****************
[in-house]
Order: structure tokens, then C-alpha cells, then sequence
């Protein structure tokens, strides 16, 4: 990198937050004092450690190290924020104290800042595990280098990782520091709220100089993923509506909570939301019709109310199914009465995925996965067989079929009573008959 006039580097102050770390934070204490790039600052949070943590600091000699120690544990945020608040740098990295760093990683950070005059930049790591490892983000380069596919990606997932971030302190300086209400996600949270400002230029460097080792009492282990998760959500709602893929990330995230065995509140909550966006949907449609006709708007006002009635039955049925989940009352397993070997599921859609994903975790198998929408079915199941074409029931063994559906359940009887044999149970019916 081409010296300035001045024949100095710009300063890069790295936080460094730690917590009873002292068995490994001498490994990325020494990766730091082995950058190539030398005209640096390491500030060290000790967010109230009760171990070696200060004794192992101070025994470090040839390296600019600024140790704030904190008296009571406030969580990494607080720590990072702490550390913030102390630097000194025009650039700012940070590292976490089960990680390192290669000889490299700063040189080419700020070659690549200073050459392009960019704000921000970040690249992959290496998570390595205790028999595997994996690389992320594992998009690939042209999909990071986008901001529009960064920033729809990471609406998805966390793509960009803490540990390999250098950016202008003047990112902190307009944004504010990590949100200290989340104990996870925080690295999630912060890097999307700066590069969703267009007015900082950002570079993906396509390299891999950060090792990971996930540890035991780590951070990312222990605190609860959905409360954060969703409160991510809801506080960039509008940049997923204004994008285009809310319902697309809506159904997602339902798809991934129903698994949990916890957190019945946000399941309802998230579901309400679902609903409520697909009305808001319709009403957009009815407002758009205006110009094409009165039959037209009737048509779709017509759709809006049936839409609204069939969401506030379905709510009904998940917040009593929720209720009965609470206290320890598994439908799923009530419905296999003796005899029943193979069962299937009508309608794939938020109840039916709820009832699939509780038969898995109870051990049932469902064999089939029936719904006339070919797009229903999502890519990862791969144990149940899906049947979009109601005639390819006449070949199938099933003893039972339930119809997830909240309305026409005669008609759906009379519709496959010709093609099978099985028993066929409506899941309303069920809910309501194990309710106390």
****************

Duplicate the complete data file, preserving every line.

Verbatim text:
[in-house]
Order: structure tokens, then C-alpha cells, then sequence
């Protein structure tokens, strides 16, 4: 990198937050004092450690190290924020104290800042595990280098990782520091709220100089993923509506909570939301019709109310199914009465995925996965067989079929009573008959 006039580097102050770390934070204490790039600052949070943590600091000699120690544990945020608040740098990295760093990683950070005059930049790591490892983000380069596919990606997932971030302190300086209400996600949270400002230029460097080792009492282990998760959500709602893929990330995230065995509140909550966006949907449609006709708007006002009635039955049925989940009352397993070997599921859609994903975790198998929408079915199941074409029931063994559906359940009887044999149970019916 081409010296300035001045024949100095710009300063890069790295936080460094730690917590009873002292068995490994001498490994990325020494990766730091082995950058190539030398005209640096390491500030060290000790967010109230009760171990070696200060004794192992101070025994470090040839390296600019600024140790704030904190008296009571406030969580990494607080720590990072702490550390913030102390630097000194025009650039700012940070590292976490089960990680390192290669000889490299700063040189080419700020070659690549200073050459392009960019704000921000970040690249992959290496998570390595205790028999595997994996690389992320594992998009690939042209999909990071986008901001529009960064920033729809990471609406998805966390793509960009803490540990390999250098950016202008003047990112902190307009944004504010990590949100200290989340104990996870925080690295999630912060890097999307700066590069969703267009007015900082950002570079993906396509390299891999950060090792990971996930540890035991780590951070990312222990605190609860959905409360954060969703409160991510809801506080960039509008940049997923204004994008285009809310319902697309809506159904997602339902798809991934129903698994949990916890957190019945946000399941309802998230579901309400679902609903409520697909009305808001319709009403957009009815407002758009205006110009094409009165039959037209009737048509779709017509759709809006049936839409609204069939969401506030379905709510009904998940917040009593929720209720009965609470206290320890598994439908799923009530419905296999003796005899029943193979069962299937009508309608794939938020109840039916709820009832699939509780038969898995109870051990049932469902064999089939029936719904006339070919797009229903999502890519990862791969144990149940899906049947979009109601005639390819006449070949199938099933003893039972339930119809997830909240309305026409005669008609759906009379519709496959010709093609099978099985028993066929409506899941309303069920809910309501194990309710106390």